In the lead up to The 27th Conference of the Parties to the United Nations Framework Convention on Climate Change (COP27), Counterpart profiles Andreina Valdez, a participant and benefactor of our work to address the affects of climate change in the Dominican Republic.

Andreina Valdez always loved nature, but when her high school biology teacher introduced her to the wonders of the ocean, it sparked a curiosity. After seeking out National Geographic documentaries and watching films by Jacques Cousteau, “my love for the ocean and all the life in it began to grow,” she says.

Valdez was trained to be a Near Peer Mentor (NPM) in our Coastal Climate Resiliency Program (CCRP) as a volunteer during her university studies. The NPM activity places older, more experienced mentors with younger students in the Dominican Environmental Education Program (DEEP). She is proud of her work as the science coordinator for the New Horizons school, saying it enabled her to share her love of the ocean with young students who now understand the importance of conservation.

“I loved going to my assigned school and seeing the excitement of the students when you explained a new topic or a new methodology they could use,” she said. “Also, how much fun they had doing citizen science on field trips and presenting results at DEEP Day.”

Not only did Valdez’s work with DEEP benefit her students, the NPM training allowed her to work with the very marine conservation institutions she long admired. She also learned how to manage student groups and became a better science communicator.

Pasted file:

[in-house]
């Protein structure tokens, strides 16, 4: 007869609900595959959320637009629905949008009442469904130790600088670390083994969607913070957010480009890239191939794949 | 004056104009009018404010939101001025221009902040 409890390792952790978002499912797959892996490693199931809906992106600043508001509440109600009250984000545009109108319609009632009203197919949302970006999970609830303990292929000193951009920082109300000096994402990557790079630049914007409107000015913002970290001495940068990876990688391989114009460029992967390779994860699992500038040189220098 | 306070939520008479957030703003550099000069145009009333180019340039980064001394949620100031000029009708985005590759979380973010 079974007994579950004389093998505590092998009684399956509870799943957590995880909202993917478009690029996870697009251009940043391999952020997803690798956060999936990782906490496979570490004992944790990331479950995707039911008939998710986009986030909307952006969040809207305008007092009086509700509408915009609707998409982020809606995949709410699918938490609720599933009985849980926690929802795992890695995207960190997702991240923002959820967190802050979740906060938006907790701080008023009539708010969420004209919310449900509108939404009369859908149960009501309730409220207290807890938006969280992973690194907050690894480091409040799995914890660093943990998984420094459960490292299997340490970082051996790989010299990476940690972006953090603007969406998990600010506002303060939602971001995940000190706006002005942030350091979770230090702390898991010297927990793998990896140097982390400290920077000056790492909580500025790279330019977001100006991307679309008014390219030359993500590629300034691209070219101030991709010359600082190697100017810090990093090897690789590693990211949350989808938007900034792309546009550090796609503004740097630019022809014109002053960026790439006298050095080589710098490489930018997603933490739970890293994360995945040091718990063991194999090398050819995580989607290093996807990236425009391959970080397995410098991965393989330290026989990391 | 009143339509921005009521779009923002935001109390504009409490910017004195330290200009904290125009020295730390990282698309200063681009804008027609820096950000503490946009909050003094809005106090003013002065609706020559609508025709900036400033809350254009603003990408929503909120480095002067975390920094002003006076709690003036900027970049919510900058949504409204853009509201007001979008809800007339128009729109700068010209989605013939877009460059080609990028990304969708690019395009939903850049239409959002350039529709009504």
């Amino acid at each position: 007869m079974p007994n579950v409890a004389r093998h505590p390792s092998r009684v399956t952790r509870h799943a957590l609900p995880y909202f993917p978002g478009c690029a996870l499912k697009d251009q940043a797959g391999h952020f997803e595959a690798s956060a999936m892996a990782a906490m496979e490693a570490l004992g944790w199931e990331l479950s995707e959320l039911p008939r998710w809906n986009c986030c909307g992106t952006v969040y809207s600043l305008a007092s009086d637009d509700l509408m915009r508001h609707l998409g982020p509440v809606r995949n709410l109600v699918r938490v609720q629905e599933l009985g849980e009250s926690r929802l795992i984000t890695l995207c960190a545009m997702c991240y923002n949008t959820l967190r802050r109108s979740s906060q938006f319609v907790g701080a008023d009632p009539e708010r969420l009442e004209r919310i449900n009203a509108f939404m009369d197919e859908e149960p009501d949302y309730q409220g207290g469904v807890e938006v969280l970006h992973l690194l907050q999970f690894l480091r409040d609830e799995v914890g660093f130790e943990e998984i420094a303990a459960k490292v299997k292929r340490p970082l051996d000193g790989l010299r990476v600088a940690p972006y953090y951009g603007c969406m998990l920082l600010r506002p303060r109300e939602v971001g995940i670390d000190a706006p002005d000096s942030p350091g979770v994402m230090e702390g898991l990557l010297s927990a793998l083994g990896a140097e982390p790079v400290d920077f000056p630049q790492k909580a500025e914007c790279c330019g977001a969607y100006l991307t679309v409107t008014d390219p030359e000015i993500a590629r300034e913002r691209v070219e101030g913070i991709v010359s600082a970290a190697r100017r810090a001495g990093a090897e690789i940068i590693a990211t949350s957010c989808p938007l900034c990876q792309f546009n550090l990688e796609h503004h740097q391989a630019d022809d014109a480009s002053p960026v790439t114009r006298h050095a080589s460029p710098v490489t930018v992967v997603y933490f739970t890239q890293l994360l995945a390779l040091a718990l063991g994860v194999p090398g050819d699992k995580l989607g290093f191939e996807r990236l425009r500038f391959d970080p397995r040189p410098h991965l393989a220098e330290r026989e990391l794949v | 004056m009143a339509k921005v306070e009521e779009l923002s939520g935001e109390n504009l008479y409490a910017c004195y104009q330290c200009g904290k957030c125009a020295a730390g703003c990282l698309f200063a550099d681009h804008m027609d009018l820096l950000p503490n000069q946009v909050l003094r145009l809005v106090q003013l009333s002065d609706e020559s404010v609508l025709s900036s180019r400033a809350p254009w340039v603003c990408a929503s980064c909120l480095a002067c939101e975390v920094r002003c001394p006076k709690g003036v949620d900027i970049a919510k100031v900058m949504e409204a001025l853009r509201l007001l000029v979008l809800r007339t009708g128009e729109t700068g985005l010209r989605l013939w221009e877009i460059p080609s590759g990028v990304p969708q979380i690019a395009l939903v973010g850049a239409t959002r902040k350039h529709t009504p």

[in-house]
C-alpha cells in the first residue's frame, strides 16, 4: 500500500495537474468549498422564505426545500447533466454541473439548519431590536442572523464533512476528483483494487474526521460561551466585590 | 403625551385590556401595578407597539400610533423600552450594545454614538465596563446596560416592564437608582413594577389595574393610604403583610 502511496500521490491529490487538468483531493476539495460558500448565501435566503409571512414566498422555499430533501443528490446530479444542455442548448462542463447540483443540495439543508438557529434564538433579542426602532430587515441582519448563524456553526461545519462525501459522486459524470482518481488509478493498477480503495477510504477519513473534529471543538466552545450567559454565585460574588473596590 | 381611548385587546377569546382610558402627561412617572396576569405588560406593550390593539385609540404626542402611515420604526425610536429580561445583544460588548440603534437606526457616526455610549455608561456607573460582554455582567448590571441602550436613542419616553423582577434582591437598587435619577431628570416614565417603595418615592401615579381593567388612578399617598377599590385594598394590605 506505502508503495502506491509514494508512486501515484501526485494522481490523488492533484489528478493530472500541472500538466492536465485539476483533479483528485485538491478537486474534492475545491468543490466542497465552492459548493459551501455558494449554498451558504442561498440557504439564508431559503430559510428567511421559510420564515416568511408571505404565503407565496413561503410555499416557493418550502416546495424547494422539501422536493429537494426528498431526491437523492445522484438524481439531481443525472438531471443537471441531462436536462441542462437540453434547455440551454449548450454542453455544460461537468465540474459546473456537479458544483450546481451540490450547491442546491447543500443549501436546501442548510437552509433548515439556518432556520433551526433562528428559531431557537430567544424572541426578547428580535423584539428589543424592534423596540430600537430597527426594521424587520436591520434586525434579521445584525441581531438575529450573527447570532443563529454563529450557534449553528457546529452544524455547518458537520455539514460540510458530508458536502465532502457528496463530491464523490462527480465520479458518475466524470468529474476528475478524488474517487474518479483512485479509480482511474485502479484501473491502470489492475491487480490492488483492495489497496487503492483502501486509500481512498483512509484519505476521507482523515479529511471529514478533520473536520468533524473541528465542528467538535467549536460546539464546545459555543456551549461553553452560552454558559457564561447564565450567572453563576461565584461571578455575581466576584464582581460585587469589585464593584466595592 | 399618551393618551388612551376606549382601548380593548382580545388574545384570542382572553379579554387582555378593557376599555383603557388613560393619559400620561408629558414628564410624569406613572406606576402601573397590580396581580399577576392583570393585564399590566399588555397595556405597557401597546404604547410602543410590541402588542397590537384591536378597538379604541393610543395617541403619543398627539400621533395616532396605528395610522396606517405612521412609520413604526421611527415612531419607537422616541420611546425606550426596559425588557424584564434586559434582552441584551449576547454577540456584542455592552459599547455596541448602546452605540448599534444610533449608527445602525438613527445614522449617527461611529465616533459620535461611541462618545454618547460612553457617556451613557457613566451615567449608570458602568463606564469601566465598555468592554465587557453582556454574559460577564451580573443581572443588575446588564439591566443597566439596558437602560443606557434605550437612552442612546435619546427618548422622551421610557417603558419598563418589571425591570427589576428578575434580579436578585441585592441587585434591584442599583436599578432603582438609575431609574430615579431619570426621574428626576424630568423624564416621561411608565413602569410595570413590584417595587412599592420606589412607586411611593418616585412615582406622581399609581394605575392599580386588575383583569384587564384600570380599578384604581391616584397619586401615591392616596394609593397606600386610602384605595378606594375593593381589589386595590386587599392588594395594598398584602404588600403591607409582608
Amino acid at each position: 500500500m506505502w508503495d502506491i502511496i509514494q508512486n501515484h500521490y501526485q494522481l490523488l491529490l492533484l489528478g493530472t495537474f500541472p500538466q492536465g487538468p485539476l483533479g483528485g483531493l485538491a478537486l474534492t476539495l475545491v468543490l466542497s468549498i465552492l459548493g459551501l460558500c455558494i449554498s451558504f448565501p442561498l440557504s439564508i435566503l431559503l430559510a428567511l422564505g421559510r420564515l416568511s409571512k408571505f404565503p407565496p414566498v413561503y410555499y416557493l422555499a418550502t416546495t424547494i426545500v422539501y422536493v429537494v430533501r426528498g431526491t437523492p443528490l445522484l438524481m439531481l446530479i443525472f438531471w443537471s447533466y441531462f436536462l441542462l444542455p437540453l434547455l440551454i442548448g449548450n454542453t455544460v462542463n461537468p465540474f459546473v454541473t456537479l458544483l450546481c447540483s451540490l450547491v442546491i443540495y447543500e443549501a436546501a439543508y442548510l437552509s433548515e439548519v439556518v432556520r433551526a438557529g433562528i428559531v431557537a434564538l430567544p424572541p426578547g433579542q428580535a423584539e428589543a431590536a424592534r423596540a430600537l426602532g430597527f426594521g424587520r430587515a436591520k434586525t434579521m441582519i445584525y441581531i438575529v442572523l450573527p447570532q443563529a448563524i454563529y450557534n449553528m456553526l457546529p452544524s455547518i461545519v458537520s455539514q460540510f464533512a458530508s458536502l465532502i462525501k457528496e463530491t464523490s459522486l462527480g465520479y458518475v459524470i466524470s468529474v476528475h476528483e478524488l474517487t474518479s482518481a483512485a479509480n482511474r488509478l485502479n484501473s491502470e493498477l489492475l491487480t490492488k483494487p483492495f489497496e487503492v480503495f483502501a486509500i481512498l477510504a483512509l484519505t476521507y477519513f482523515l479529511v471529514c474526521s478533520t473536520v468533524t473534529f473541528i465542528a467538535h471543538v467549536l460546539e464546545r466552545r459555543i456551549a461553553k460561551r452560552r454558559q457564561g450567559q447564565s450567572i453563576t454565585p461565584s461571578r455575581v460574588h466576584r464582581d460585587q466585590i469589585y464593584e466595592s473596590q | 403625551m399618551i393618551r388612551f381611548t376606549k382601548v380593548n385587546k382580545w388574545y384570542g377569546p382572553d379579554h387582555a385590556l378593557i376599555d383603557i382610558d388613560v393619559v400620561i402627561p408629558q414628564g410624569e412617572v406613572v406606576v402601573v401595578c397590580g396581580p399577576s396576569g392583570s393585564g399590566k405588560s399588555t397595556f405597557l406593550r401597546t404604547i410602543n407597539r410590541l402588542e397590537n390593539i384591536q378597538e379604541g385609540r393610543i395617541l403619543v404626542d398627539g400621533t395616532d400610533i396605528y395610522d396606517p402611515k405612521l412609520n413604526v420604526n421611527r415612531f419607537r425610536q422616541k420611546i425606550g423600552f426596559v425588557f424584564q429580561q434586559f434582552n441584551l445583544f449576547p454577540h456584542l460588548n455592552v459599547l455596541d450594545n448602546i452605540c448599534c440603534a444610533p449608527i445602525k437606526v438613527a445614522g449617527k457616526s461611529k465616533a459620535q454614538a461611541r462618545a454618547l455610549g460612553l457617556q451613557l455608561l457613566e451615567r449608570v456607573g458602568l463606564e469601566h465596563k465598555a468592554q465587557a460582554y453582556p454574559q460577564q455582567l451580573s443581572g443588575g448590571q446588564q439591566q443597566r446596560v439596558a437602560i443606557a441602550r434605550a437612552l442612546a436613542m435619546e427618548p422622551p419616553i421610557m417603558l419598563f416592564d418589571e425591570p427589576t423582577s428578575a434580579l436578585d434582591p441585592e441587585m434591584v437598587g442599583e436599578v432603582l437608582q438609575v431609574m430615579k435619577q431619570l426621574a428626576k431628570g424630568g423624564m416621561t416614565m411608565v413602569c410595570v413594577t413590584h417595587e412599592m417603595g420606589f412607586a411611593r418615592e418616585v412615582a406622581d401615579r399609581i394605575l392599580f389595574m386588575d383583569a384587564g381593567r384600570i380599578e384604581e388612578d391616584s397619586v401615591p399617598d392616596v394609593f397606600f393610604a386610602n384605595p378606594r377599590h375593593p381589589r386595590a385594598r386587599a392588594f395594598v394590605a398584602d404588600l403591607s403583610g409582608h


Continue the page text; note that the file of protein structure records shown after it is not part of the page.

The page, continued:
Valdez explains that the DEEP program reaches a diverse group of students and brings to their education an awareness and appreciation of their environment that will have lasting impact. “It’s an opportunity that I would have loved to have at my school,” she said.

Valdez, 29, is currently the Coordinator of the Marine Biodiversity Programs at the Dominican Foundation for Marine Studies.

See also our profile on Daniel Veras.

 

Read more about our work in the Dominican Republic:

Counterpart’s Coastal Climate Resiliency Program
Dominican Republic Isn’t Coasting Through Climate Plans
Promoting Biodiversity and Climate Resiliency through Partnership with the Community

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